From a media release:
Japan Society presents
The North American Debut of
SHOMYO NO KAI - Voices of a Thousand Years
Transcendent Buddhist Chant
North American Premiere of "Life in an Autumn"
by Composer Ushio Torikai
Thursday March 6, 2014
7:30pm at St. Bartholomew's Church, New York City
NEW YORK, NY - Japan Society, in conjunction with the Mid-Manhattan Performing Arts Foundation, is proud to present the North American debut of Shomyo no Kai - Voices of a Thousand Years on March 6 at St. Bartholomew's Church in midtown Manhattan.
The ritual choral chanting of Japanese Buddhist scripture known as shomyo boasts a history of over 1300 years, placing it alongside Gregorian chant as among the world's oldest continually performed musical forms. Shomyo (literally meaning "voice clarity") is believed to have originated in India before traveling along the Silk Road and entering Japan in the sixth century, where it has been practiced ever since. Seldom heard outside of Buddhist temples, live performances of shomyo in the Western world by traditional practitioners are noteworthy.
Shomyo no Kai - Voices of a Thousand Years comprises priests from two of Japan's major Buddhist sects, the Shingon and Tendai sects. With a mission to preserve and develop the art of shomyo, the group has been actively performing this song form for over twenty years to audiences in concert halls across the world. The group, originally called Shomyo Yonin no Kai, was founded in 1997 by modern shomyo pioneers Rev. Yusho Kojima and Rev. Kojun Arai (Shingon sect) and Rev. Koshin Ebihara and Rev. Jiko Kyoto (Tendai sect). On March 6, Shomyo no Kai - Voices of a Thousand Years will perform the North American premiere of the contemporary shomyo work Life in an Autumn, written by New York and Tokyo-based composer Ushio Torikai. Clad in brightly colored monastic robes, the choir alternates between monotone stillness and ecstatic polyphony. The ethereal voices of Shomyo no Kai swell in powerful harmony, enrapturing the listener into a transcendent meditative state. Set in the exceptional acoustics and grand sacred space of St. Bartholomew's Church, this concert offers a rare opportunity to hear these ancient ritual songs come to vibrant life.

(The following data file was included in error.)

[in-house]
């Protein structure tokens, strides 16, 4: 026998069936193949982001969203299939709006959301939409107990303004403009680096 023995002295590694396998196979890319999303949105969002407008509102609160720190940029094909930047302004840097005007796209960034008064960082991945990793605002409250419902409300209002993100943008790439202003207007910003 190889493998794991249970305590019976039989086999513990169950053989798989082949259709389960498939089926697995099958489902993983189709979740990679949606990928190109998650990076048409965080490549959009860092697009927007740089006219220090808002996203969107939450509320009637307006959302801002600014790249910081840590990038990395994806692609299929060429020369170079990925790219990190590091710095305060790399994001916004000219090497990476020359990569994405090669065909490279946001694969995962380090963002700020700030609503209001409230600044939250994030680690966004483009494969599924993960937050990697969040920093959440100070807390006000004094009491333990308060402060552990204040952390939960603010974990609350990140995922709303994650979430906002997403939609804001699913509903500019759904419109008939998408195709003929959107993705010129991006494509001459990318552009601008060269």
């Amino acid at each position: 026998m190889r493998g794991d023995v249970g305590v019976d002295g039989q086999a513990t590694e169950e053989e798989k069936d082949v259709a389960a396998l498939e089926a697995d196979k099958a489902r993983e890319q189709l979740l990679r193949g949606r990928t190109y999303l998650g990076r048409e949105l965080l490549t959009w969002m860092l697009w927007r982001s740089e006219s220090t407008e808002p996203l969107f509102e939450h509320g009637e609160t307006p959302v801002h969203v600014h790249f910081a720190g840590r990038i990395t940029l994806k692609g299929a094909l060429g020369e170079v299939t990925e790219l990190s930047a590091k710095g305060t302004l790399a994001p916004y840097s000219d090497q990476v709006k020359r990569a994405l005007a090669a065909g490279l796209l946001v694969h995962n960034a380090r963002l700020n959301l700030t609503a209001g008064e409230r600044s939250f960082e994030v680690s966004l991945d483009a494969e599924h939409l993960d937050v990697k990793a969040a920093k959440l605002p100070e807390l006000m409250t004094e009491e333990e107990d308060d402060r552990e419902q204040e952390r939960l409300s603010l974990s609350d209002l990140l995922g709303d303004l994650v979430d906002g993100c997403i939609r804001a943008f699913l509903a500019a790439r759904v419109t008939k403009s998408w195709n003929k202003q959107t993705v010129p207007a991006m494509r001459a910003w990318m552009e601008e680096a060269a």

Borrowing some of its text from a Japanese translation of American poet Nancy Wood's interpretation of Native American healing prayers, Torikai's Life in an Autumn is a modern meditation on mortality, inspired by the tragic events of September 11th, 2001. The piece premiered in 2002 in Japan and was restaged in Tokyo in 2012 as a requiem for the victims of Japan's March 11 earthquake and tsunami. "Since September 11, 2001, I have been preoccupied with thoughts about the nature of human life, of ethnicity and of human civilization," says Torikai. "Music and religion in particular are very closely related. Music constitutes the ethnic identity of people all over the world, an expression of the beauty of wonderfully varied lives. Religious music is the most positive eulogy of life." With Life in an Autumn, now to be performed around the third anniversary of the 3/11 Japanese disaster, Torikai and Shomyo no Kai present a palliative prayer that is at once contemporary and immemorial, superseding the dividing lines of Christianity and Buddhism, American or Japanese, natural or manmade disaster.